Many Protestants claim that when Catholics address priests as “father,” they are engaging in an unbiblical practice that Jesus forbade: “Call no man your father on earth, for you have one Father, who is in heaven” (Matt. 23:9).
In his tract 10 Reasons Why I Am Not a Roman Catholic, Fundamentalist anti-Catholic writer Donald Maconaghie quotes this passage as support for his charge that “the papacy is a hoax.”
Bill Jackson, another Fundamentalist who runs a full-time anti-Catholic organization, says in his book Christian’s Guide To Roman Catholicism that a “study of Matthew 23:9 reveals that Jesus was talking about being called father as a title of religious superiority . . . [which is] the basis for the [Catholic] hierarchy” (53).
How should Catholics respond to such objections?
To understand why the charge does not work, one must first understand the use of the word “father” in reference to our earthly fathers. No one would deny a little girl the opportunity to tell someone that she loves her father. Common sense tells us that Jesuswasn’t forbidding this type of use of the word “father.”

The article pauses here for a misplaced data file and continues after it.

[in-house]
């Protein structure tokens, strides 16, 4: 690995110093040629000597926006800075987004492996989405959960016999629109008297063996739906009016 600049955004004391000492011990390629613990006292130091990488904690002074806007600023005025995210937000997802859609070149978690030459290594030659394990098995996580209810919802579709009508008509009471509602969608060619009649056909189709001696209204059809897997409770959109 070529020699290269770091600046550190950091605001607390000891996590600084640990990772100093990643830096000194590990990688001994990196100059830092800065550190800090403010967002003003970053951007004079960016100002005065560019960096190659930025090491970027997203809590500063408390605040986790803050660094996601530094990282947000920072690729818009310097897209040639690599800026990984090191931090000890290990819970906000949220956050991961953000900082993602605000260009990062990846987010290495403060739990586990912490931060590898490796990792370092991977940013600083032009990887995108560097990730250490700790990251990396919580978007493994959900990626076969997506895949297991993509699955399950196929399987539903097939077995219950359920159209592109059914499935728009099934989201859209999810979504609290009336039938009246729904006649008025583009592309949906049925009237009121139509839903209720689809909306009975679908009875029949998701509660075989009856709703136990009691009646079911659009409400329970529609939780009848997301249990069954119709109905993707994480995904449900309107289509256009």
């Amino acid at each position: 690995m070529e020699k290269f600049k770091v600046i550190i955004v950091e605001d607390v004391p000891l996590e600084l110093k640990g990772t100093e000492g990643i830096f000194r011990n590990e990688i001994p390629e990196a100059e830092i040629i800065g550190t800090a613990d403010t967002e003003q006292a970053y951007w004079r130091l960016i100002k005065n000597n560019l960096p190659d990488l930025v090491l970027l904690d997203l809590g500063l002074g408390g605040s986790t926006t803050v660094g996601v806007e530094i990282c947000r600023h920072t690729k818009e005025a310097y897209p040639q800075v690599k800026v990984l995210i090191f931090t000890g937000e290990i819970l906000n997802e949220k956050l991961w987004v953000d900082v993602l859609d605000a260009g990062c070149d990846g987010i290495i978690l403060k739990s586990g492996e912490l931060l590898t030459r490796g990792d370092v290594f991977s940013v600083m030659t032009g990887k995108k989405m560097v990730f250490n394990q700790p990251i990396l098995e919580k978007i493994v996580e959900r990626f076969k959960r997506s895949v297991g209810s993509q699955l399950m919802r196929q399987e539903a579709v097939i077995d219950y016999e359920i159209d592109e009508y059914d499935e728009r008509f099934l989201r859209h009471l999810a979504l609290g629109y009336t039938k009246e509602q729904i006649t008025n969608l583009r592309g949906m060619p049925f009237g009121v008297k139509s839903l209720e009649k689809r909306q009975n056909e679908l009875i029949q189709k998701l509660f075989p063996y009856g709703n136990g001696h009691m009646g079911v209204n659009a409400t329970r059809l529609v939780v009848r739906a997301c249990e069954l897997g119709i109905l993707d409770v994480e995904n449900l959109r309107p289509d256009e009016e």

In fact, to forbid it would rob the address “Father” of its meaning when applied to God, for there would no longer be any earthly counterpart for the analogy of divine Fatherhood. The concept of God’s role as Father would be meaningless if we obliterated the concept of earthly fatherhood.
But in the Bible the concept of fatherhood is not restricted to just our earthly fathers and God. It is used to refer to people other than biological or legal fathers, and is used as a sign of respect to those with whom we have a special relationship.
For example, Joseph tells his brothers of a special fatherly relationship God had given him with the king of Egypt: “So it was not you who sent me here, but God; and he has made me a father to Pharaoh, and lord of all his house and ruler over all the land of Egypt” (Gen. 45:8).